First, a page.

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April 12, 2018

The Psychopath


Freddie Francis - 1966
KL Studio Classics BD Region A

When Robert Bloch was hired to write screenplays during the Sixties and early Seventies, I'm sure the producers were hoping for lightning to strike again. After all, Bloch had become a famous name based on being the author of Psycho. What seemed to be constantly ignored was that not only was film of the same title more famous than the relatively little known novel, but that the film was not the novel. Save for the basic plot, the film took on a life of its own due to the combination of talent involved, including Alfred Hitchcock's audacity as a filmmaker, Bernard Herrmann's screeching strings, Alma Reville's uncredited contributions, and the various factors that make Psycho, the film, a film of continued fascination.

Hitchcock made Psycho in response to the challenge of Macabre by low-budget shock auteur William Castle. And it was Castle who's made the best of the post-Psycho films, Homicidal, the enjoyably loopy tale of a gender bending killer, with the high point being the beheading of an old lady with the head tumbling down the stairs. Bloch had nothing to do with that film. In the meantime, the early Sixties did see a slew of films that would try to cash in the success of Hitchcock with titles like Paranoiac, Craze, Nightmare and Hysteria, all coincidentally directed by Freddie Francis, typecast as a go-to specialist in horror films. And I'm struck with the sense of desperation, as if the people involved were convinced that recycling plot elements and even the title were good ideas.

As obvious as the title The Psychopath is, at one point the film was to be titled Schizo. The basic mystery revolves around a string of murders where the killer leaves an effigy, a doll made to look like the victim. The film takes place in then present day London. Aside from the title, there is an invalid older mother and her weak-willed son who live together. I wouldn't mind the plot points, red herrings, and periodic lapses of narrative or visual logic if only the filmmakers had chosen to be less discrete in their presentation of horror. The wheel chair bound mother lives among the hundreds of dolls she's created, and the scene introducing her and the climax that The Psychopath achieves an almost satisfying level of creepiness. There should also be credit to composer Elizabeth Lutyens for her film score, with its discordant melodies sparingly heard on the soundtrack, partially reminiscent of Prokovief's main theme from Lt. Kije Suite.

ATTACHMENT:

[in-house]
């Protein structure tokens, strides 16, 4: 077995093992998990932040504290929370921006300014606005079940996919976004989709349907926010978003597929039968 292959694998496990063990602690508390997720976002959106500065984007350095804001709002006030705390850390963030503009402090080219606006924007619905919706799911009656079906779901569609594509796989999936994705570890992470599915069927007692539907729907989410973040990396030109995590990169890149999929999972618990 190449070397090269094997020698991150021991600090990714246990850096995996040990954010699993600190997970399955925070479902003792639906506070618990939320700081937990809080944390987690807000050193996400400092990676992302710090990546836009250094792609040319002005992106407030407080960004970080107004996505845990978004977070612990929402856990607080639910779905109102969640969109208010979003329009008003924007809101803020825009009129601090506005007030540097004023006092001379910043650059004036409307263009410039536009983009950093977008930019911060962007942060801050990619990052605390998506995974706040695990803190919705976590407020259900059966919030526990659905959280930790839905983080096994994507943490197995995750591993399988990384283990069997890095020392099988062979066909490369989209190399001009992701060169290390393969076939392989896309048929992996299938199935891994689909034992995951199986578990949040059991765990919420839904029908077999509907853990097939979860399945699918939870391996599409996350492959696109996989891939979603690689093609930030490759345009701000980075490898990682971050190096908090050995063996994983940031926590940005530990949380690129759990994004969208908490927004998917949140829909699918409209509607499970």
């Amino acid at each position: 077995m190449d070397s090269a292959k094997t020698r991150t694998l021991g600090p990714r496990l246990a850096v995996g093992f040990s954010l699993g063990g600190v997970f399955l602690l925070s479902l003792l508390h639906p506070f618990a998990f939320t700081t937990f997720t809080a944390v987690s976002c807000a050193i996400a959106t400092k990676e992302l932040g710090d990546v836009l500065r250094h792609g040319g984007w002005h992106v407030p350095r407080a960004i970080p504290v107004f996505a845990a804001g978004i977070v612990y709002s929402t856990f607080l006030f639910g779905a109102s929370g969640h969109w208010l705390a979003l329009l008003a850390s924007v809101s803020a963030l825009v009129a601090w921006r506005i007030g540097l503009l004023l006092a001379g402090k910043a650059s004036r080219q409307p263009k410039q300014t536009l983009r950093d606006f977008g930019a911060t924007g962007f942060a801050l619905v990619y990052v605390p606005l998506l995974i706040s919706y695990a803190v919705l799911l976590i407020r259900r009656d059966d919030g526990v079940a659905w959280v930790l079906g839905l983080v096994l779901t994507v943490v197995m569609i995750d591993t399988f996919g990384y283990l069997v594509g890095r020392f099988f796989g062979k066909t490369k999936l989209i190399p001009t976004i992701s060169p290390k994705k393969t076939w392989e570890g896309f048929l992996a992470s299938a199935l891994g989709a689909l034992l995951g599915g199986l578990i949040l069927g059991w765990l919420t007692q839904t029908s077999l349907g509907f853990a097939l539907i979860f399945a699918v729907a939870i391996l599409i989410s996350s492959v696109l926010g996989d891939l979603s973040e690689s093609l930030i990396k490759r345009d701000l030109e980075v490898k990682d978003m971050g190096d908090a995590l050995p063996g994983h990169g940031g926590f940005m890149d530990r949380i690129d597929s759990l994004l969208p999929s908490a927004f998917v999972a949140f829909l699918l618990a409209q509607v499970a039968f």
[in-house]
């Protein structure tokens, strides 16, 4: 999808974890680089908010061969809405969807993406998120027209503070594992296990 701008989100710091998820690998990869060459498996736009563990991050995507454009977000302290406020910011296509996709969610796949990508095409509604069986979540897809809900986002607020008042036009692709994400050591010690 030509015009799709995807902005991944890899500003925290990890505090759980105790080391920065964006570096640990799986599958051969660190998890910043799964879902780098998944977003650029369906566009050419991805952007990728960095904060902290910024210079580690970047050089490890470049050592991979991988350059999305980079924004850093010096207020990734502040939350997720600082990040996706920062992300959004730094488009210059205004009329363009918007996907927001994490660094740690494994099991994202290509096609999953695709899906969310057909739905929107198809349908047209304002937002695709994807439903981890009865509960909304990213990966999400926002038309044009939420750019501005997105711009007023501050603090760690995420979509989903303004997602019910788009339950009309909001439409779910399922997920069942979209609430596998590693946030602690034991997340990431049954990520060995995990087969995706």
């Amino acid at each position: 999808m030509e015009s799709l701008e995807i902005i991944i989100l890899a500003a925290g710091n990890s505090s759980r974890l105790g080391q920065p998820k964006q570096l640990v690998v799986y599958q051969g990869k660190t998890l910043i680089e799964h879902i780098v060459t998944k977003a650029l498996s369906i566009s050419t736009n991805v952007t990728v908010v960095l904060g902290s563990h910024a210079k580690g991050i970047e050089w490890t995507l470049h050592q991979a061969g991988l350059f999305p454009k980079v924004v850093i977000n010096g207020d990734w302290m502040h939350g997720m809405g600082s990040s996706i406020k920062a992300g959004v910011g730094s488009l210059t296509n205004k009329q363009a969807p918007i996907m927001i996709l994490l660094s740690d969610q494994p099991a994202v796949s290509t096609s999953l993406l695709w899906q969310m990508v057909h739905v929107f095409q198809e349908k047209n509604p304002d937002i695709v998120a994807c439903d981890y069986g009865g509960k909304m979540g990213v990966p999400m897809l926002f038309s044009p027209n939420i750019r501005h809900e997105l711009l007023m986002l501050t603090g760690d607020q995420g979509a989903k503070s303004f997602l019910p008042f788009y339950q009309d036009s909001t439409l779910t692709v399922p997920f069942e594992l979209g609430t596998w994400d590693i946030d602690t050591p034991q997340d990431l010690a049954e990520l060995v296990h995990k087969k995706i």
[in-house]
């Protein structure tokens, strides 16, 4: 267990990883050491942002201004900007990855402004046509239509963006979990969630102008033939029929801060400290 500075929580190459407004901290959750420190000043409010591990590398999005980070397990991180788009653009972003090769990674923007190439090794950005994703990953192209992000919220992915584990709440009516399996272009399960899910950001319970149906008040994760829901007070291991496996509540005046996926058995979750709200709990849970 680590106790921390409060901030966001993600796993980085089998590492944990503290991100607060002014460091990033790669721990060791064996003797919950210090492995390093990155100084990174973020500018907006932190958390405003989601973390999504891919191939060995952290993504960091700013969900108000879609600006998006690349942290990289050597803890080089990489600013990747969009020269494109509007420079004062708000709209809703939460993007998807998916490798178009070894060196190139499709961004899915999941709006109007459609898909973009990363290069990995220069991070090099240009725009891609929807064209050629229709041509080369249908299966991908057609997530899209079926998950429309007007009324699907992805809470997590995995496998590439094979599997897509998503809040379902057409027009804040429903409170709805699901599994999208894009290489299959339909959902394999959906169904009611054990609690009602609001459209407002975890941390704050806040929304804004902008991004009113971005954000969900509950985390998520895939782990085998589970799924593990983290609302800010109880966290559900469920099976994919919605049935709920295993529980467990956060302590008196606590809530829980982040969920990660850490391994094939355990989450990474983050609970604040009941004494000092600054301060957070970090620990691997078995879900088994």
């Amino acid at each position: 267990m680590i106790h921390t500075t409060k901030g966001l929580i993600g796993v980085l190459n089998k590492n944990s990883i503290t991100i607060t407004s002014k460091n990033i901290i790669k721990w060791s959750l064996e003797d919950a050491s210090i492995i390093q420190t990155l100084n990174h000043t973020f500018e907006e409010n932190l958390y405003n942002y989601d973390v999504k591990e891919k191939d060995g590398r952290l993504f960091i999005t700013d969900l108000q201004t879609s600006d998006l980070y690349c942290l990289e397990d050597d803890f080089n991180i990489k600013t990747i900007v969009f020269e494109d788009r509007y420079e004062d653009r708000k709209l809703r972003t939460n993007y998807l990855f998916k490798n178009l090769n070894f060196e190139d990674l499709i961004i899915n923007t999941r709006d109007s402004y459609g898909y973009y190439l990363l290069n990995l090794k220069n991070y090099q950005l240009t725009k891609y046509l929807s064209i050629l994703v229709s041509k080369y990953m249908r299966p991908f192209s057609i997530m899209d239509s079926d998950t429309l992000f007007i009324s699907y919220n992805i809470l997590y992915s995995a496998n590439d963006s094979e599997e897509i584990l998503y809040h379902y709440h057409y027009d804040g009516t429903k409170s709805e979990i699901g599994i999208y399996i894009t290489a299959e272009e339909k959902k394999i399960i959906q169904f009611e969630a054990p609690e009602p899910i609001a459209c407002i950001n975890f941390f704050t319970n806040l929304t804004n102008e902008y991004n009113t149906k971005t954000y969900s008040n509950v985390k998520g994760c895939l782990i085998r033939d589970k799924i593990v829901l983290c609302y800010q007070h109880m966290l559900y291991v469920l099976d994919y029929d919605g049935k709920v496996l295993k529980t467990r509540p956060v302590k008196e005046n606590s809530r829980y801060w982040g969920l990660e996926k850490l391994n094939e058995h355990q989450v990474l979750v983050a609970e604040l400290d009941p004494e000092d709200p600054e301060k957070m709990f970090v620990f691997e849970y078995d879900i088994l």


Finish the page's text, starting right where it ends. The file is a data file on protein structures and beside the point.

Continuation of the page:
Troy Howarth's commentary track really elevates the blu-ray. The film by itself is at best a mildly entertaining thriller. Aside from the usual biographical bits of the key actors and crew, Howarth reveals an even bigger mystery regarding the making of the film. Reportedly, the original cut of The Psychopath was a brief seventy minutes in length, with the murder scenes not in the screenplay, and the ending changed regarding the identity of the killer. Even stranger is the question of who filmed several of the scenes in question - Freddie Francis or producer Milton Subotsky. Knowing some of the history of the production of The Psychopath makes it more understandable why certain narrative elements don't make sense. I'm still puzzled by the setting of the first murder, a narrow alley with a garbage can on the left side, a literal dead end passageway as seen from the view of the victim. In a following shot, again from the point of view of the victim, that alley is wide enough for a killer car, and where did that garbage can go?

Posted by Peter Nellhaus at April 12, 2018 10:10 AM